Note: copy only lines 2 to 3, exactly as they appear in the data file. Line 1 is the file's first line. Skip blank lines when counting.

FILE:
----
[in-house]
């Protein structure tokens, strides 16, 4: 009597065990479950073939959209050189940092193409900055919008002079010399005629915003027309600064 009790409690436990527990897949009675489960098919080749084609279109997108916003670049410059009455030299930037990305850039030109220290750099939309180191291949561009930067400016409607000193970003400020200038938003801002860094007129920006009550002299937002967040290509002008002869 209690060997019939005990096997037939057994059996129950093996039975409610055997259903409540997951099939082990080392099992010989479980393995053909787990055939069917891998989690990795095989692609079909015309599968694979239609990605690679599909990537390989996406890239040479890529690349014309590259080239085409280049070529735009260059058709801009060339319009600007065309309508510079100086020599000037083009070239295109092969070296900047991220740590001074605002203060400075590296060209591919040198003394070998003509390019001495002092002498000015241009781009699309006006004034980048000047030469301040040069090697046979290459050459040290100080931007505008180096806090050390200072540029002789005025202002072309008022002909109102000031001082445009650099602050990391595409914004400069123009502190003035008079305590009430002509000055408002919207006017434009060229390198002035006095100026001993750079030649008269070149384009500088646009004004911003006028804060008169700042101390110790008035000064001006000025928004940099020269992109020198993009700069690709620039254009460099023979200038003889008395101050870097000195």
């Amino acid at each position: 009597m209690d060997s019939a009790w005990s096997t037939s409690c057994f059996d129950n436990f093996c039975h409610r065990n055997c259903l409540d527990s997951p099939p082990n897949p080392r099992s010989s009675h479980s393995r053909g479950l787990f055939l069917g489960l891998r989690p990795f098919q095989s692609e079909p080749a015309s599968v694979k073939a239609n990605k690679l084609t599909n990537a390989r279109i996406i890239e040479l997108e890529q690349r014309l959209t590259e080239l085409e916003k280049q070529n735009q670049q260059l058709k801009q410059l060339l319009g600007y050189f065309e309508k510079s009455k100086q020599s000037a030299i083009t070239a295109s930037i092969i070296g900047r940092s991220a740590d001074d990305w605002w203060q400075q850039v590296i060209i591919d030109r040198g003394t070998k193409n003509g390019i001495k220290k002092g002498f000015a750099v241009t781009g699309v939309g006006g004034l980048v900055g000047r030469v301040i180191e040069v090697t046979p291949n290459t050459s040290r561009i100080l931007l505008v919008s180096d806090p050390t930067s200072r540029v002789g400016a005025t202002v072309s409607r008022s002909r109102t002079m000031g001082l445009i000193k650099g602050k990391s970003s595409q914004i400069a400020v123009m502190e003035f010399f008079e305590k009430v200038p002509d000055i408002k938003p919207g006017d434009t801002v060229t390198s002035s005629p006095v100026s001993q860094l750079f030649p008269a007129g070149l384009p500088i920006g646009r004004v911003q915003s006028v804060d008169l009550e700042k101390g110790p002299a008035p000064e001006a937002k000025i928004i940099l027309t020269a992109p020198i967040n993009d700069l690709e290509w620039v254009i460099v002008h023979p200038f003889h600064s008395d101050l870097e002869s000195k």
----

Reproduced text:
């Protein structure tokens, strides 16, 4: 009597065990479950073939959209050189940092193409900055919008002079010399005629915003027309600064 009790409690436990527990897949009675489960098919080749084609279109997108916003670049410059009455030299930037990305850039030109220290750099939309180191291949561009930067400016409607000193970003400020200038938003801002860094007129920006009550002299937002967040290509002008002869 209690060997019939005990096997037939057994059996129950093996039975409610055997259903409540997951099939082990080392099992010989479980393995053909787990055939069917891998989690990795095989692609079909015309599968694979239609990605690679599909990537390989996406890239040479890529690349014309590259080239085409280049070529735009260059058709801009060339319009600007065309309508510079100086020599000037083009070239295109092969070296900047991220740590001074605002203060400075590296060209591919040198003394070998003509390019001495002092002498000015241009781009699309006006004034980048000047030469301040040069090697046979290459050459040290100080931007505008180096806090050390200072540029002789005025202002072309008022002909109102000031001082445009650099602050990391595409914004400069123009502190003035008079305590009430002509000055408002919207006017434009060229390198002035006095100026001993750079030649008269070149384009500088646009004004911003006028804060008169700042101390110790008035000064001006000025928004940099020269992109020198993009700069690709620039254009460099023979200038003889008395101050870097000195």
């Amino acid at each position: 009597m209690d060997s019939a009790w005990s096997t037939s409690c057994f059996d129950n436990f093996c039975h409610r065990n055997c259903l409540d527990s997951p099939p082990n897949p080392r099992s010989s009675h479980s393995r053909g479950l787990f055939l069917g489960l891998r989690p990795f098919q095989s692609e079909p080749a015309s599968v694979k073939a239609n990605k690679l084609t599909n990537a390989r279109i996406i890239e040479l997108e890529q690349r014309l959209t590259e080239l085409e916003k280049q070529n735009q670049q260059l058709k801009q410059l060339l319009g600007y050189f065309e309508k510079s009455k100086q020599s000037a030299i083009t070239a295109s930037i092969i070296g900047r940092s991220a740590d001074d990305w605002w203060q400075q850039v590296i060209i591919d030109r040198g003394t070998k193409n003509g390019i001495k220290k002092g002498f000015a750099v241009t781009g699309v939309g006006g004034l980048v900055g000047r030469v301040i180191e040069v090697t046979p291949n290459t050459s040290r561009i100080l931007l505008v919008s180096d806090p050390t930067s200072r540029v002789g400016a005025t202002v072309s409607r008022s002909r109102t002079m000031g001082l445009i000193k650099g602050k990391s970003s595409q914004i400069a400020v123009m502190e003035f010399f008079e305590k009430v200038p002509d000055i408002k938003p919207g006017d434009t801002v060229t390198s002035s005629p006095v100026s001993q860094l750079f030649p008269a007129g070149l384009p500088i920006g646009r004004v911003q915003s006028v804060d008169l009550e700042k101390g110790p002299a008035p000064e001006a937002k000025i928004i940099l027309t020269a992109p020198i967040n993009d700069l690709e290509w620039v254009i460099v002008h023979p200038f003889h600064s008395d101050l870097e002869s000195k």